This argument relies on the understanding that our common ancestors, Adam and Noah would have passed on revelation even if oral tradition meant that those who did not have access to either written Scripture or the illumination of the Holy Spirit will have received a distorted and fragmented story. Christians, Muslims and Jews are one stage further down the line in sharing common spiritual heritage from Abraham. Furthermore there are shared written Scriptures with both Jews and Christians recognising the Torah, Prophets and Writings (Old Testament) as God’s Word. Muslims may recognise theoretically the Christian scriptures but argue that what we have are distorted or false copies. However, even still it is possible to trace a relationship between the Koran and Judaeo-Christian teachings.[7]

It is worth noting that for many white British people, there is a similar relationship to Revelation with that experienced by those of other faiths. Many of the people we have contact with will not have had direct access to Bible study, however they have inherited fragments of revelation in a number of ways. First of all, there will be those who attended Sunday School and religious assemblies at schools. Secondly some will have picked up snatches of Scripture at weddings, funerals and Christmas carol services. Thirdly many will have been exposed to Biblical stories retold for cinema. In recent years, films have portrayed the life of Moses, the account of Noah’s Flood and the crucifixion of Jesus. Thirdly, Scripture has influenced our culture through stories reflecting on or allegorising the Gospel such as The Chronicles of Narnia and The Lord of Rings. At another level, words and phrases prominent in our language owe much to both William Shakespeare and The King James Bible. This means that often without realising it, people have bene exposed to these fragments of revealed truth. Often revelation is mixed up with and distorted by other cultural norms.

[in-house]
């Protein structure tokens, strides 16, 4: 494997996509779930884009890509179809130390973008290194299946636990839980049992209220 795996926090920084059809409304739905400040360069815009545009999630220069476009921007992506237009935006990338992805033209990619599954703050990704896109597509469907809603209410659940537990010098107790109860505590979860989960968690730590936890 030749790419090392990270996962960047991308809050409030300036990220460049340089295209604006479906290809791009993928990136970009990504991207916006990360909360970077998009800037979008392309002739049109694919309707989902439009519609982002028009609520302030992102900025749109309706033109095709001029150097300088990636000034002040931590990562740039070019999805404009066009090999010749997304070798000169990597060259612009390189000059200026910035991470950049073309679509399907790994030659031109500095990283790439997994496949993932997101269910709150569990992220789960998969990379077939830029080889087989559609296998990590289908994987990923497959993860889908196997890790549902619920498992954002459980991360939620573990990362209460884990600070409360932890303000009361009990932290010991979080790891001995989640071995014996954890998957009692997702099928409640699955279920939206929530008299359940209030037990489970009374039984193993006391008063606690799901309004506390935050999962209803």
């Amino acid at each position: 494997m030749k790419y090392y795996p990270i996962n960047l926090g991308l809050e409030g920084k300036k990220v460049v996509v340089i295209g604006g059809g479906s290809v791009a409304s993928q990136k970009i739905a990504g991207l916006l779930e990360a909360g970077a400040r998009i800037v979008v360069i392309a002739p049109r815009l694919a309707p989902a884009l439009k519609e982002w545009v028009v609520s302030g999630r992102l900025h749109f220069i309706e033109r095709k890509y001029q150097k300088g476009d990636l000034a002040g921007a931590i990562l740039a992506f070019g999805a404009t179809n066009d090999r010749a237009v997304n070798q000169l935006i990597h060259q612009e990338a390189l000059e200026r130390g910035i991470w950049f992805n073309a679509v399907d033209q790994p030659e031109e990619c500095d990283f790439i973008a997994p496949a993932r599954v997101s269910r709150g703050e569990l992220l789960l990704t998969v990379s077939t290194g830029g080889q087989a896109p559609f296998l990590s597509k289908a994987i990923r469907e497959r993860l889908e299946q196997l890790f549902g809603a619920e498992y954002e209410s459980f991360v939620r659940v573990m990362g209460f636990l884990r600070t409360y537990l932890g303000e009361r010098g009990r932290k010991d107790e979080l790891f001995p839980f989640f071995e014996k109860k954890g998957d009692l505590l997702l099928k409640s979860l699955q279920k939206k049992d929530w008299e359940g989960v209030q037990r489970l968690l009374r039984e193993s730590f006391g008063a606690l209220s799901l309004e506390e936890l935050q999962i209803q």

All of this means that there will be plenty of points of contact with the people we desire to share the Gospel with. In the rest of this chapter, I will look at three examples:

  • People from a Muslim background -offering a perspective on engagement with those from a different faith.
  • Immigrants and Asylum seekers
  • Council Estate residents.

People from a Muslim Background

Islam immediately appears to offer a number of contact points with Christianity. First of all, Islam answers the question “Is there more than this” similarly by affirming that there is one creator God who reveals himself in written Scripture brought to us by his chosen prophets. Muslims believe that they are made by this God to worship him. Islam expects a future judgement day when we will appear before him to give an account for our lives. At first appearance, Muslims and Christians appear to be offering similar answers to questions such as “Who am I?” “Where do I come from?” and “What happens when we die?” This seems to provide a basis for Christian and Muslim dialogue.

Alert readers will realise that behind these apparent similarities are sharp differences that lead to sharp dispute. The obvious examples are:

  • That Christians believe that the one God is a Trinity of Father, Son and Holy Spirit whereas Muslims sees this as tritheism and idolatrous.